Eight families will be moving into these modern brick houses, but not until the end of 2017. Till then, the workmen will have a lot to do. They are wielding their screw-drivers, saws, spatulas, planes, and other tools at many points in the shell structures. These are normal routine activities. Nonetheless, this construction site is very special, because the new buildings are part of a research project at the Technische Hochschule Nürnberg. Evonik is participating in the project. Together with other companies, the partners are planning and constructing innovative energy-storing houses that generate more energy than they consume. It's an unusual project that points out one path to the future of construction.
The heating, hot water provision, and lighting of public and private buildings account for 40 percent of overall energy consumption in Germany. They also represent almost 20 percent of the country's total CO2 emissions. Innovations from companies such as Evonik are making a key contribution to Germany's effort to reach its climate protection targets. For the construction sector, scientists at Evonik have developed an innovative insulation material that significantly boosts buildings' energy efficiency: CALOSTAT®. Evonik launched this high-performance insulation material, which is based on silicon dioxide, on the market three years ago. Building contractors and architects are very interested in this product.
They use CALOSTAT® not only for new buildings such as the ones in Herzogenaurach, where the facing bricks of the shell structures, for example, have been filled with the insulation material, but also for the subsequent thermal insulation of older houses. That's because most older buildings are insulated either inadequately or not at all. Energy-saving renovation can reduce an older building's energy needs by as much as 90 percent.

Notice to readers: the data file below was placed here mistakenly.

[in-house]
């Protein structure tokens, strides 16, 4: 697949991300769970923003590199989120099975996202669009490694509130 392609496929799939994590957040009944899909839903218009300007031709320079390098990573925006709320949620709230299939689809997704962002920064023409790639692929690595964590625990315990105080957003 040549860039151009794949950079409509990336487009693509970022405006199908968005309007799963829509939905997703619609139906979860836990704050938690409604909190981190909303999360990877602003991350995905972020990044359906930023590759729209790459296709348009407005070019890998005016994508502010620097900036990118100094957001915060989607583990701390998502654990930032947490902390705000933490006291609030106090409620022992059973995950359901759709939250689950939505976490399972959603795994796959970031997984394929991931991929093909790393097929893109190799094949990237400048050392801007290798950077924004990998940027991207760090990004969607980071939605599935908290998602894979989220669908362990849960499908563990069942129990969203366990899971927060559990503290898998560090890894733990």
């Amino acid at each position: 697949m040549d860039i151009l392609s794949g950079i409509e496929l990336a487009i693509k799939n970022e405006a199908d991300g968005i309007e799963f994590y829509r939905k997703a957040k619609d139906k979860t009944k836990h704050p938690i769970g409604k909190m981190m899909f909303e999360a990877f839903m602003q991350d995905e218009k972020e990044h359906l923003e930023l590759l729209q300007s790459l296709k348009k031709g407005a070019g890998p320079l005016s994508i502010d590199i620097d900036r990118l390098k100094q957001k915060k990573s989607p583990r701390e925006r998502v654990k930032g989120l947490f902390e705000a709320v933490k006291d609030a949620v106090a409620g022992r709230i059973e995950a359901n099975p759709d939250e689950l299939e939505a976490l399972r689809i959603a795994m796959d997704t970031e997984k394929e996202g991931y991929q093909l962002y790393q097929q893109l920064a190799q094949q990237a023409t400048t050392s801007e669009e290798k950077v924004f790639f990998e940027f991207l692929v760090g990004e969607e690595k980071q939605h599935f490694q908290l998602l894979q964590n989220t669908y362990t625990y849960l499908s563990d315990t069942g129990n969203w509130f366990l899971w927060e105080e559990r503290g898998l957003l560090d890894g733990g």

CALOSTAT® is an insulation material characterized by very low thermal conductivity. That makes this product especially attractive for building renovation in city centers, where houses stand close together and in many cases there's no room to apply thick layers of insulation material. “With our product, the insulation thickness can be reduced by up to 50 percent by comparison with traditional materials—with the same level of insulation,” explains Bettina Gerharz-Kalte, who heads the Thermal Insulation unit at Evonik. A shell structure insulated with CALOSTAT® keeps heat inside the house in winter and outside it in summer. That also reduces air conditioning costs. A further benefit of this high-performance insulation material is that CALOSTAT® is nonflammable and thus fulfills increasingly stringent fire prevention requirements.
But the team of experts that developed CALOSTAT® has set its sights on more than just the purely technical properties of this material. They also consider the needs of customers and users, and they work with partners to develop system solutions. Thanks to a facade panel that can be used to insulate public buildings or high-rises, Evonik was included in the KlimaExpo.NRW exposition in 2016, a climate protection initiative of the state government of North Rhine-Westphalia. This insulation panel makes it possible to save energy in many ways. For example, a building in which it is used as a facade element can reach the passive- house standard, even though the element is only 12 centimeters thick.
“Feedback from our customers and partners is important for the further development of our product,” says Gerharz-Kalte. The impressively small environmental footprint of CALOSTAT® has also made it popular on the market. The insulating material can be recycled without any problems or disposed of as normal construction waste, because it consists almost entirely of mineral raw materials. For CALOSTAT® , Evonik has received the Material Health Certificate in gold from the Cradle to Cradle Product Innovation Institute in the USA.